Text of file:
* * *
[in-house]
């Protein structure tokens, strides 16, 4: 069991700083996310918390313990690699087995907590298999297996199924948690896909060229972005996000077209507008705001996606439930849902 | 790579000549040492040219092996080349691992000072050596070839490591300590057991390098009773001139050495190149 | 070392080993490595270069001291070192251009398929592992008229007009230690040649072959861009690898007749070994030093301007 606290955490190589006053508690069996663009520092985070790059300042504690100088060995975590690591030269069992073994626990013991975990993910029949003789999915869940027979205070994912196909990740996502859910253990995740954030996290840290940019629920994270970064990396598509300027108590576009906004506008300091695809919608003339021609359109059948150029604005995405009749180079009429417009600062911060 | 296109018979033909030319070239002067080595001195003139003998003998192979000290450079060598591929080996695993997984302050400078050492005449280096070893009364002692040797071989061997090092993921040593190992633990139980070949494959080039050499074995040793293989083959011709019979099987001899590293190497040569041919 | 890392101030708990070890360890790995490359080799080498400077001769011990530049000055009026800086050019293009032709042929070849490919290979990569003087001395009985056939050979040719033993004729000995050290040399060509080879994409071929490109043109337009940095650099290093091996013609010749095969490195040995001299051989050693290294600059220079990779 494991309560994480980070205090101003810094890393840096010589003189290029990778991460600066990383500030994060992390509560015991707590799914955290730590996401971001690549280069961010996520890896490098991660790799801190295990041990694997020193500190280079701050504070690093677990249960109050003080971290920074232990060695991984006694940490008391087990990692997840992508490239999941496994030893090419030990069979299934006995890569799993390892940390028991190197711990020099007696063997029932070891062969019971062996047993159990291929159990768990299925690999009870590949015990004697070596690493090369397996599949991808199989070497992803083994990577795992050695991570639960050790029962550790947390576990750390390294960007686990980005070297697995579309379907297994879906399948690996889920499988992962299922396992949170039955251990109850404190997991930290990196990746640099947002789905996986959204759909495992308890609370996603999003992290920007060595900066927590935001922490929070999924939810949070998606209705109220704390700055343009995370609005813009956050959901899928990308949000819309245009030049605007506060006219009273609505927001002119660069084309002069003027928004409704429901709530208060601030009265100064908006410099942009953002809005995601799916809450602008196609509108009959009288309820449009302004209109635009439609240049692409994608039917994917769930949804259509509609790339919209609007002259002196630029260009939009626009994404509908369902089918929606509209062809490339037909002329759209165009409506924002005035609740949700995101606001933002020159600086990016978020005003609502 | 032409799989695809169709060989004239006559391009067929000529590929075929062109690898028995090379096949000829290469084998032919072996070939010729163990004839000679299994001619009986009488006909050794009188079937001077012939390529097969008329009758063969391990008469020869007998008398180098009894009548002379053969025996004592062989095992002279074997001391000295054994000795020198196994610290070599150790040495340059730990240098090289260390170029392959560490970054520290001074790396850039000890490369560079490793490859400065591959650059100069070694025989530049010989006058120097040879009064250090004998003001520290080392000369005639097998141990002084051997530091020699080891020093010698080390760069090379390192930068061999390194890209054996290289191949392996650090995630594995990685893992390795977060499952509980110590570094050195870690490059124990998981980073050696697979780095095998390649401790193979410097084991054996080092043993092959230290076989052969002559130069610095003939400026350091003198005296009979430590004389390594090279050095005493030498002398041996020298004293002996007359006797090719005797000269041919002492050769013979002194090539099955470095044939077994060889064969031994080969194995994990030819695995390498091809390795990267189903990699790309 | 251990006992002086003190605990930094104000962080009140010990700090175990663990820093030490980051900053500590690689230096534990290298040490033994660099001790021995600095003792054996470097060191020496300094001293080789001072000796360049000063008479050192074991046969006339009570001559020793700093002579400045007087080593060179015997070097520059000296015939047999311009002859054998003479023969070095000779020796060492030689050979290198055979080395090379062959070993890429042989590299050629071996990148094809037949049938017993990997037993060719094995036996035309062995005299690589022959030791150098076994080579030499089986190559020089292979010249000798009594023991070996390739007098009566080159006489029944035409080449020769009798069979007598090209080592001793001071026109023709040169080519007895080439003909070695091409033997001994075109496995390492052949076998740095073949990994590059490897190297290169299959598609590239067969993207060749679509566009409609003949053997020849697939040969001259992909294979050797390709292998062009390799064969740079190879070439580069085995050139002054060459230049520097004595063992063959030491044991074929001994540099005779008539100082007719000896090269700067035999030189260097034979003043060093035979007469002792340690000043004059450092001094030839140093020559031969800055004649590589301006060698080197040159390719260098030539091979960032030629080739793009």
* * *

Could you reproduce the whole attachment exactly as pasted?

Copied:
[in-house]
């Protein structure tokens, strides 16, 4: 069991700083996310918390313990690699087995907590298999297996199924948690896909060229972005996000077209507008705001996606439930849902 | 790579000549040492040219092996080349691992000072050596070839490591300590057991390098009773001139050495190149 | 070392080993490595270069001291070192251009398929592992008229007009230690040649072959861009690898007749070994030093301007 606290955490190589006053508690069996663009520092985070790059300042504690100088060995975590690591030269069992073994626990013991975990993910029949003789999915869940027979205070994912196909990740996502859910253990995740954030996290840290940019629920994270970064990396598509300027108590576009906004506008300091695809919608003339021609359109059948150029604005995405009749180079009429417009600062911060 | 296109018979033909030319070239002067080595001195003139003998003998192979000290450079060598591929080996695993997984302050400078050492005449280096070893009364002692040797071989061997090092993921040593190992633990139980070949494959080039050499074995040793293989083959011709019979099987001899590293190497040569041919 | 890392101030708990070890360890790995490359080799080498400077001769011990530049000055009026800086050019293009032709042929070849490919290979990569003087001395009985056939050979040719033993004729000995050290040399060509080879994409071929490109043109337009940095650099290093091996013609010749095969490195040995001299051989050693290294600059220079990779 494991309560994480980070205090101003810094890393840096010589003189290029990778991460600066990383500030994060992390509560015991707590799914955290730590996401971001690549280069961010996520890896490098991660790799801190295990041990694997020193500190280079701050504070690093677990249960109050003080971290920074232990060695991984006694940490008391087990990692997840992508490239999941496994030893090419030990069979299934006995890569799993390892940390028991190197711990020099007696063997029932070891062969019971062996047993159990291929159990768990299925690999009870590949015990004697070596690493090369397996599949991808199989070497992803083994990577795992050695991570639960050790029962550790947390576990750390390294960007686990980005070297697995579309379907297994879906399948690996889920499988992962299922396992949170039955251990109850404190997991930290990196990746640099947002789905996986959204759909495992308890609370996603999003992290920007060595900066927590935001922490929070999924939810949070998606209705109220704390700055343009995370609005813009956050959901899928990308949000819309245009030049605007506060006219009273609505927001002119660069084309002069003027928004409704429901709530208060601030009265100064908006410099942009953002809005995601799916809450602008196609509108009959009288309820449009302004209109635009439609240049692409994608039917994917769930949804259509509609790339919209609007002259002196630029260009939009626009994404509908369902089918929606509209062809490339037909002329759209165009409506924002005035609740949700995101606001933002020159600086990016978020005003609502 | 032409799989695809169709060989004239006559391009067929000529590929075929062109690898028995090379096949000829290469084998032919072996070939010729163990004839000679299994001619009986009488006909050794009188079937001077012939390529097969008329009758063969391990008469020869007998008398180098009894009548002379053969025996004592062989095992002279074997001391000295054994000795020198196994610290070599150790040495340059730990240098090289260390170029392959560490970054520290001074790396850039000890490369560079490793490859400065591959650059100069070694025989530049010989006058120097040879009064250090004998003001520290080392000369005639097998141990002084051997530091020699080891020093010698080390760069090379390192930068061999390194890209054996290289191949392996650090995630594995990685893992390795977060499952509980110590570094050195870690490059124990998981980073050696697979780095095998390649401790193979410097084991054996080092043993092959230290076989052969002559130069610095003939400026350091003198005296009979430590004389390594090279050095005493030498002398041996020298004293002996007359006797090719005797000269041919002492050769013979002194090539099955470095044939077994060889064969031994080969194995994990030819695995390498091809390795990267189903990699790309 | 251990006992002086003190605990930094104000962080009140010990700090175990663990820093030490980051900053500590690689230096534990290298040490033994660099001790021995600095003792054996470097060191020496300094001293080789001072000796360049000063008479050192074991046969006339009570001559020793700093002579400045007087080593060179015997070097520059000296015939047999311009002859054998003479023969070095000779020796060492030689050979290198055979080395090379062959070993890429042989590299050629071996990148094809037949049938017993990997037993060719094995036996035309062995005299690589022959030791150098076994080579030499089986190559020089292979010249000798009594023991070996390739007098009566080159006489029944035409080449020769009798069979007598090209080592001793001071026109023709040169080519007895080439003909070695091409033997001994075109496995390492052949076998740095073949990994590059490897190297290169299959598609590239067969993207060749679509566009409609003949053997020849697939040969001259992909294979050797390709292998062009390799064969740079190879070439580069085995050139002054060459230049520097004595063992063959030491044991074929001994540099005779008539100082007719000896090269700067035999030189260097034979003043060093035979007469002792340690000043004059450092001094030839140093020559031969800055004649590589301006060698080197040159390719260098030539091979960032030629080739793009």